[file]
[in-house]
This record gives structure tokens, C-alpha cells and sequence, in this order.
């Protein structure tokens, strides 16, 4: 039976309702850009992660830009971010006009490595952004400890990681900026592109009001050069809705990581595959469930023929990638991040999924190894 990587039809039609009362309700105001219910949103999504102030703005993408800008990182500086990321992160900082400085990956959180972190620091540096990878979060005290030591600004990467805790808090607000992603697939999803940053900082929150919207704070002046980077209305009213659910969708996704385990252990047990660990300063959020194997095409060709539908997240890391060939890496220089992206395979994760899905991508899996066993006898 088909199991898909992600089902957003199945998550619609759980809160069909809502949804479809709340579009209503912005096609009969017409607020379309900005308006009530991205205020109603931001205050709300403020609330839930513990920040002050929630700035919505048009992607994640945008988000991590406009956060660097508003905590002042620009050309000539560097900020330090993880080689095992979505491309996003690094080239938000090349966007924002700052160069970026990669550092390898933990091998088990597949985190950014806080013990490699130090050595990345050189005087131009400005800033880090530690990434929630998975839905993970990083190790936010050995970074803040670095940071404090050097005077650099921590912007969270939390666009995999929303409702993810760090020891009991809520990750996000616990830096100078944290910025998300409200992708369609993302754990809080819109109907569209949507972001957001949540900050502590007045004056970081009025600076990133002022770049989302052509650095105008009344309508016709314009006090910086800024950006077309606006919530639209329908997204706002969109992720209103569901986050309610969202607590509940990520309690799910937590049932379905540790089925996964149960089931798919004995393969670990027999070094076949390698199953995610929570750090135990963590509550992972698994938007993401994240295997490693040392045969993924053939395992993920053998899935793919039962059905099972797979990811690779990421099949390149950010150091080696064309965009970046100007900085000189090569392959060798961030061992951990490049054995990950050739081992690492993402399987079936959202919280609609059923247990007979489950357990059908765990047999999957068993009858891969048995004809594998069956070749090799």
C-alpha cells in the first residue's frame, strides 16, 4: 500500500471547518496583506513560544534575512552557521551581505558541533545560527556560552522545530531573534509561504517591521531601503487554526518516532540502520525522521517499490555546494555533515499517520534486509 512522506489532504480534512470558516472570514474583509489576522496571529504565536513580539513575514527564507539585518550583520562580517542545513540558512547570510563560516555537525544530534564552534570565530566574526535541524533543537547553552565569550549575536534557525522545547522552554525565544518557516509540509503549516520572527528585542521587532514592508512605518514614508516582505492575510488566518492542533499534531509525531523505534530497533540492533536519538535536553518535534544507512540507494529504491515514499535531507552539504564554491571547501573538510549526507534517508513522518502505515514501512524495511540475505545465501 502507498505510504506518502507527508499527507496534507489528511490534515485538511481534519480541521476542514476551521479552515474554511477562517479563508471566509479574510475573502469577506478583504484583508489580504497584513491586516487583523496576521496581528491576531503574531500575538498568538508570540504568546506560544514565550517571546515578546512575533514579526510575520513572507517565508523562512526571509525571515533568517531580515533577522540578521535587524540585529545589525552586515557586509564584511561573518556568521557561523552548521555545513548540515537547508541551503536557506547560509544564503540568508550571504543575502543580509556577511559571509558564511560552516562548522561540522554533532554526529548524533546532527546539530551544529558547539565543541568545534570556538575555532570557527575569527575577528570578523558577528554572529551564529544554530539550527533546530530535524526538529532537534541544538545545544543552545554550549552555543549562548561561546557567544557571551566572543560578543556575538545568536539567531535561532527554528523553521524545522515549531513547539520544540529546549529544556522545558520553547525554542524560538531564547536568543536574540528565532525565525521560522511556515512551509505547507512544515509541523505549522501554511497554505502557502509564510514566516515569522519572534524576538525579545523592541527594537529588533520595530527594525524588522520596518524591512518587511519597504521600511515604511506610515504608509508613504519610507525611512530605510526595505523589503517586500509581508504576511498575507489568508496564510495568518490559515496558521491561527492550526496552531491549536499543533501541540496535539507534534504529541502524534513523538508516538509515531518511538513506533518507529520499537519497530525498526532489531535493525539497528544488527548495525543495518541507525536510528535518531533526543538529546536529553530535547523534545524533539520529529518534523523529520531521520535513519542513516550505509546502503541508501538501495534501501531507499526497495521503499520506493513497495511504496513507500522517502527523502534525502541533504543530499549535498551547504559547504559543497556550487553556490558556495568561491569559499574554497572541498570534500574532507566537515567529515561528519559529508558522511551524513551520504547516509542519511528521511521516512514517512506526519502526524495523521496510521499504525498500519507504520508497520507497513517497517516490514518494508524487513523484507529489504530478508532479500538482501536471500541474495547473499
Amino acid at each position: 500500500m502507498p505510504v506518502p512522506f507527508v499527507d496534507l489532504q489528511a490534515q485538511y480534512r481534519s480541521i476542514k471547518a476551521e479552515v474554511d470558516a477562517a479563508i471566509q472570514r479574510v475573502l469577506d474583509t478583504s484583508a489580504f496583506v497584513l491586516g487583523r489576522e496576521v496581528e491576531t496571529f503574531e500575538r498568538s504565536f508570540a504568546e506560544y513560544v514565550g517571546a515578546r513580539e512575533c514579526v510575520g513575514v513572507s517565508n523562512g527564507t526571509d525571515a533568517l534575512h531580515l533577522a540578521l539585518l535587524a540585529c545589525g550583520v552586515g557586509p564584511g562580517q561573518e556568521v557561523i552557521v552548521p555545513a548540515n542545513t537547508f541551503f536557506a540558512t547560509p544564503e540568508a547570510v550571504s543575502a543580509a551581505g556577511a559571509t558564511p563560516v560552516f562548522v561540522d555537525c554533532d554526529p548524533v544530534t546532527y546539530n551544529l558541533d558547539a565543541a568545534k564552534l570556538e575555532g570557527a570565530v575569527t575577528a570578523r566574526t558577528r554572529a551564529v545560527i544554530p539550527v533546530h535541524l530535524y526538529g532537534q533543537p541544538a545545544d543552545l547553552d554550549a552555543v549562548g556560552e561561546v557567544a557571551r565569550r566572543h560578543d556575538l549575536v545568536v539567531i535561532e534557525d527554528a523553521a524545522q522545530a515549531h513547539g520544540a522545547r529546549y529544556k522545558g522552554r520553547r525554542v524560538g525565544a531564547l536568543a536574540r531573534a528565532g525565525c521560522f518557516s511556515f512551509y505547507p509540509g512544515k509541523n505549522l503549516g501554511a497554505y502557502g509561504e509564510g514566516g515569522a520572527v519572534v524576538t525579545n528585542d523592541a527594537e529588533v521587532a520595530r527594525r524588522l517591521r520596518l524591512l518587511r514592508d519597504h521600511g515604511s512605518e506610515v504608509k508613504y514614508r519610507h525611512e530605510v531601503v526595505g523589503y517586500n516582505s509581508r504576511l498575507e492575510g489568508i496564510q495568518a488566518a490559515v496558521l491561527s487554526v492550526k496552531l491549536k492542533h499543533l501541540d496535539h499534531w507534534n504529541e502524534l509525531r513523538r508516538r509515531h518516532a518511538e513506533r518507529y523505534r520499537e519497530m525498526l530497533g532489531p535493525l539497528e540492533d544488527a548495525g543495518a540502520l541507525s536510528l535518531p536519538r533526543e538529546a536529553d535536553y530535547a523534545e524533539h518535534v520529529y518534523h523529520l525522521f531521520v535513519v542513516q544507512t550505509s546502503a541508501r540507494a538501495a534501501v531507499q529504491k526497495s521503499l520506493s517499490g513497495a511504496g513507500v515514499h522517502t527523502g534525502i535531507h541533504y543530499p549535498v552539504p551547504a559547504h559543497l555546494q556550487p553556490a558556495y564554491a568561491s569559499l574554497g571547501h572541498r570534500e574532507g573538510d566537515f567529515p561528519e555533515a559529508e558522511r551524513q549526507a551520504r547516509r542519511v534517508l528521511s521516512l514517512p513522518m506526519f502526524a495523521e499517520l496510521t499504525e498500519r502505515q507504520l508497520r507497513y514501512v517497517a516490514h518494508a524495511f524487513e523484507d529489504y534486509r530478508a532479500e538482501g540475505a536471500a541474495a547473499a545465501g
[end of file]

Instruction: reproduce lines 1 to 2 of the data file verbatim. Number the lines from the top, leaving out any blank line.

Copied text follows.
[in-house]
This record gives structure tokens, C-alpha cells and sequence, in this order.